Even With Truce Attempts, Over 500 Civilians Killed Across Yemen in 2022

Serious peace bids are still far out of reach

The past year saw more than 3,000 civilian casualties in Yemen, capping a year of ceasefires, attempts at peace talks, and very little progress toward the end of the war.

An estimated 643 civilians were killed between airstrikes and explosions, with thousands wounded. Fully 17,734 were killed over the past seven years. The Saudi-led war aims to prop up a puppet Yemen government. US and UK arms, both sold heavily to the Saudis, were responsible for at least 87 deaths between January 2021 and February 2022.

This was a modest death toll, as six months in the middle of 2022 were a state of tenuous ceasefire, and strikes then were way down. Both sides claimed violations by the other, but the ceasefire gave locals a much-needed break.

From the start, the hope was to kick-start efforts at a peace talk to end the war. Early mistrust kept much of anything coming from this, though the ability to maintain a ceasefire showed the sides could work together.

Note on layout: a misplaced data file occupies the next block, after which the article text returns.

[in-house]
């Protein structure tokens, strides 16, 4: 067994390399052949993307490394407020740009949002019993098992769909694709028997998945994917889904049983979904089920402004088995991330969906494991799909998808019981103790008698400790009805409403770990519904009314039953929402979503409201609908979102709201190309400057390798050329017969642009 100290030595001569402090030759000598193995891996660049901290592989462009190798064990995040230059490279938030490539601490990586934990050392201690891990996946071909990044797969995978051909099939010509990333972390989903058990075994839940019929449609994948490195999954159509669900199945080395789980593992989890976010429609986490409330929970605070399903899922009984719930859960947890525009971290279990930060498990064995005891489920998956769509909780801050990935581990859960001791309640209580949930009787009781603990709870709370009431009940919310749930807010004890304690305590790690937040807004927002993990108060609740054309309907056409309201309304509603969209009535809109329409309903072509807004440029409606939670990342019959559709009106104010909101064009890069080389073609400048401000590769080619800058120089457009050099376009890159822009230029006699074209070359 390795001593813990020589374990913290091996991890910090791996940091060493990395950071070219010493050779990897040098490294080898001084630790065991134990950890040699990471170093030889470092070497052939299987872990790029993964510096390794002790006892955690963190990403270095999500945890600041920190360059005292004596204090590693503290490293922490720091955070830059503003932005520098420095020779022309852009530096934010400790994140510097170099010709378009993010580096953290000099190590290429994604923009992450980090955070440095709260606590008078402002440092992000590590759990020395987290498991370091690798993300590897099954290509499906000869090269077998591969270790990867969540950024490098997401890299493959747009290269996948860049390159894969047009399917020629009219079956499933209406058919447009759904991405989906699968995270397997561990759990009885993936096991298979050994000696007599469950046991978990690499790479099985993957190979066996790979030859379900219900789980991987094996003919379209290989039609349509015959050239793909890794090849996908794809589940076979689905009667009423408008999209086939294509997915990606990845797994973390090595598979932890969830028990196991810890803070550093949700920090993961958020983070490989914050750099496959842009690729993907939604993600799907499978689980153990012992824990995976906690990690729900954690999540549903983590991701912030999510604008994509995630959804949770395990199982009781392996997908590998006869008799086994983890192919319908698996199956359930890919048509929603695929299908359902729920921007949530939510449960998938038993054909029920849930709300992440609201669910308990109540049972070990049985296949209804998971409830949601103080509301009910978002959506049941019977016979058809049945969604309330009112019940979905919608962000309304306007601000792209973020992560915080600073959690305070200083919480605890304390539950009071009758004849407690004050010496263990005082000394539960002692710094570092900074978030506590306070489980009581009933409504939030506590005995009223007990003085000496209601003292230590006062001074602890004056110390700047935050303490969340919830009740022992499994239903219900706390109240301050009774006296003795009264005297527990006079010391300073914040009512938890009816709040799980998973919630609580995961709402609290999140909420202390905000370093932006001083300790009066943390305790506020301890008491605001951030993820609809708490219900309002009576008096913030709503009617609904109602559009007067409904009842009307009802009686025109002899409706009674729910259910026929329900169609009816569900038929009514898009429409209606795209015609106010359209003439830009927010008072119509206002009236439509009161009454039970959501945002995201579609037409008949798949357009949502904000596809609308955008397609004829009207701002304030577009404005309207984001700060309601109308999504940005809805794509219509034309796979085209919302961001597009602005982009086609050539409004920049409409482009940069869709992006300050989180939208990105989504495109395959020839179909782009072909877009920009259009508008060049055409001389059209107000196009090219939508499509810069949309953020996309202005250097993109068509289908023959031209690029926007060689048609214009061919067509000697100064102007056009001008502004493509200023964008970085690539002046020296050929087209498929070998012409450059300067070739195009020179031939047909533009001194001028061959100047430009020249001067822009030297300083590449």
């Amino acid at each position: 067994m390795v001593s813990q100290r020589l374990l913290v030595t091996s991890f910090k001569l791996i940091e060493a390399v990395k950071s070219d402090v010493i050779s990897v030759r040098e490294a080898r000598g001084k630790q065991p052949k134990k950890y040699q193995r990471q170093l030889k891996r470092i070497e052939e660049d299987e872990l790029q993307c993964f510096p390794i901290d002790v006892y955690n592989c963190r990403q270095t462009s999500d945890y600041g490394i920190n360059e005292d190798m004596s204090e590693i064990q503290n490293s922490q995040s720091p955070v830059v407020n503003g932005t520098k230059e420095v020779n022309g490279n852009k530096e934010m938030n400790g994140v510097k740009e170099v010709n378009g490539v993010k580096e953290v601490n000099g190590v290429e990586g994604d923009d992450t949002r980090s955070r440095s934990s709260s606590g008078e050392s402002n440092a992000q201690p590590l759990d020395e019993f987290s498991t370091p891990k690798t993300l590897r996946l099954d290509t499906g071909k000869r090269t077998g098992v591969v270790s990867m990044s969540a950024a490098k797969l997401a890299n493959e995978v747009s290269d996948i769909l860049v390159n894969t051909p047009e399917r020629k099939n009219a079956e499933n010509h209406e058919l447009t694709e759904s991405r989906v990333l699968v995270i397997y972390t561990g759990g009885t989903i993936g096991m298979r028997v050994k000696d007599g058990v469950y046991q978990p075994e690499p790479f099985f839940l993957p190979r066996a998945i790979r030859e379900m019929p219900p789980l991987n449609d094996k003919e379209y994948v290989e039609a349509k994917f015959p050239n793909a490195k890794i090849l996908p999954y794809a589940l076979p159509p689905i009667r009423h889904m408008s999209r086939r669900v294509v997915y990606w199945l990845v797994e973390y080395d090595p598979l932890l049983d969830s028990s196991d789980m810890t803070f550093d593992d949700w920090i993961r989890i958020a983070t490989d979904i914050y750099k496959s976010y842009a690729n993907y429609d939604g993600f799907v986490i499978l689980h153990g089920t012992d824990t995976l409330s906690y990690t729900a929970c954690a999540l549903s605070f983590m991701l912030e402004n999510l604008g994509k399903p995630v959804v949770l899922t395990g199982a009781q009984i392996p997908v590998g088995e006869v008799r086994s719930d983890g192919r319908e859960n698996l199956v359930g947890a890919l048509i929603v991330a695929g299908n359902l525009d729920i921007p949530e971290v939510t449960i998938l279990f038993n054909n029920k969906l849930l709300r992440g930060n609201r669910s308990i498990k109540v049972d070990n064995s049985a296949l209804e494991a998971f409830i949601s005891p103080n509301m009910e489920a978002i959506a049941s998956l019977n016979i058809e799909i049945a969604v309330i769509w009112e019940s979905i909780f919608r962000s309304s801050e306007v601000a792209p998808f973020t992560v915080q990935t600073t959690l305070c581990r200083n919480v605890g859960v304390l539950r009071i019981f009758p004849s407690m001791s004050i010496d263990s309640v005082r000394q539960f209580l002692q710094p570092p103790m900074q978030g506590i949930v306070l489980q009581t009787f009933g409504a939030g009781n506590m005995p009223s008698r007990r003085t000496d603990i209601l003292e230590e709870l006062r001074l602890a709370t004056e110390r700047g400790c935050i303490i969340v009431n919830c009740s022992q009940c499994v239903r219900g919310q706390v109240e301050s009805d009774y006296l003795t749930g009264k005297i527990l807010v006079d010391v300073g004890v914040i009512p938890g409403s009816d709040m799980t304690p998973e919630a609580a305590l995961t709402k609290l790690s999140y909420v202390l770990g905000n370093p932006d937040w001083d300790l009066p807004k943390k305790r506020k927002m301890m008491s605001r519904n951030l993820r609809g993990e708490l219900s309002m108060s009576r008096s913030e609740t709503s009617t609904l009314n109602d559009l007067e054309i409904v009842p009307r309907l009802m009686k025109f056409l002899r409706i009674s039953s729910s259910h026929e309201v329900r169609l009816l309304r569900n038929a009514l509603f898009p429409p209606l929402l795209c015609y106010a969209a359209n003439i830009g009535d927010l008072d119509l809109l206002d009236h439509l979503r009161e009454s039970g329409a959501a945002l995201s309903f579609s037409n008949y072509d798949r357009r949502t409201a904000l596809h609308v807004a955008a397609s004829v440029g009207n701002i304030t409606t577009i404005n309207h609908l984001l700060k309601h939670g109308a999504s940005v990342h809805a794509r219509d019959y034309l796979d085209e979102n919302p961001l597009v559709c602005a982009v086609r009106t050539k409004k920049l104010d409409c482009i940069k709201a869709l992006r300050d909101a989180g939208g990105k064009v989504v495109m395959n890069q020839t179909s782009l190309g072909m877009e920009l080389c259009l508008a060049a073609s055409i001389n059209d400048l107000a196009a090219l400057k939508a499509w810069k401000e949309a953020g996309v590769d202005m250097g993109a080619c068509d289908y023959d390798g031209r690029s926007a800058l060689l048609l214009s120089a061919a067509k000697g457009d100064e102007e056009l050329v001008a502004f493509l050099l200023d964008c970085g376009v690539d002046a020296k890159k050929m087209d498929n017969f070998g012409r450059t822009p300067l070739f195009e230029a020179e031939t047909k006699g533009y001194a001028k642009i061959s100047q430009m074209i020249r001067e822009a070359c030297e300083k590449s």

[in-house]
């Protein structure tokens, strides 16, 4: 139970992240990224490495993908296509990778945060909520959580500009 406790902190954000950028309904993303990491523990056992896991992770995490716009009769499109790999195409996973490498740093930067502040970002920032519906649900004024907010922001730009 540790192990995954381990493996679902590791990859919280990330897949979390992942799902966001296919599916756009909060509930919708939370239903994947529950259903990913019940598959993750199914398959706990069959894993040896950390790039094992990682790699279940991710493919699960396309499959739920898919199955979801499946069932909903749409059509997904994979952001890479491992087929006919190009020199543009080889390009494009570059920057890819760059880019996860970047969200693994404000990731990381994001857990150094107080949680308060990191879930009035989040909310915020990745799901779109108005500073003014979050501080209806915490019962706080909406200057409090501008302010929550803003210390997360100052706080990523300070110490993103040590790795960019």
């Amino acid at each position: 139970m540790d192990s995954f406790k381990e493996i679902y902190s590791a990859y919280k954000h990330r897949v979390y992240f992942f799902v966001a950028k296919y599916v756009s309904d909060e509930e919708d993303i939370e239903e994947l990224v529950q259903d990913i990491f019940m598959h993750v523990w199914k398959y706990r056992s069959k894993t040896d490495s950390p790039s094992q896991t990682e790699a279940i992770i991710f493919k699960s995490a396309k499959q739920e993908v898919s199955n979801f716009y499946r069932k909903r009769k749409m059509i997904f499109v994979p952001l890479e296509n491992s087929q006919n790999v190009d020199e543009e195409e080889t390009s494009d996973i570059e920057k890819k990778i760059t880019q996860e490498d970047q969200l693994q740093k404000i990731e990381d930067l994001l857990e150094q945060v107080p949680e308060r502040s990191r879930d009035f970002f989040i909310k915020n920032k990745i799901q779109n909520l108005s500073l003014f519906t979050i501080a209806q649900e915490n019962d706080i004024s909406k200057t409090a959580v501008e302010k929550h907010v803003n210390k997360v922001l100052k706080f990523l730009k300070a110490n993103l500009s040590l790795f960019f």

Of concern, the pessimism toward deal-making continues, with the Houthis threatening deep strikes in Saudi Arabia and the UAE, and both sides continuing to view this as a war to be won.

War-weariness prevails for most though, many of whom see little point in dragging on the war. They will look for more opportunities to end the war, while the deadly conflict drags into another year.

Meanwhile, the US too is making slow efforts to extricate itself from the war, with large arms sales to the Saudis and heavy Saudi and UAE lobbying making it difficult to quit. President Biden committed to getting out of Yemen, but has shown little inclination to follow through.

Author: Jason Ditz

Jason Ditz is Senior Editor for Antiwar.com. He has 20 years of experience in foreign policy research and his work has appeared in The American Conservative, Responsible Statecraft, Forbes, Toronto Star, Minneapolis Star-Tribune, Providence Journal, Washington Times, and the Detroit Free Press.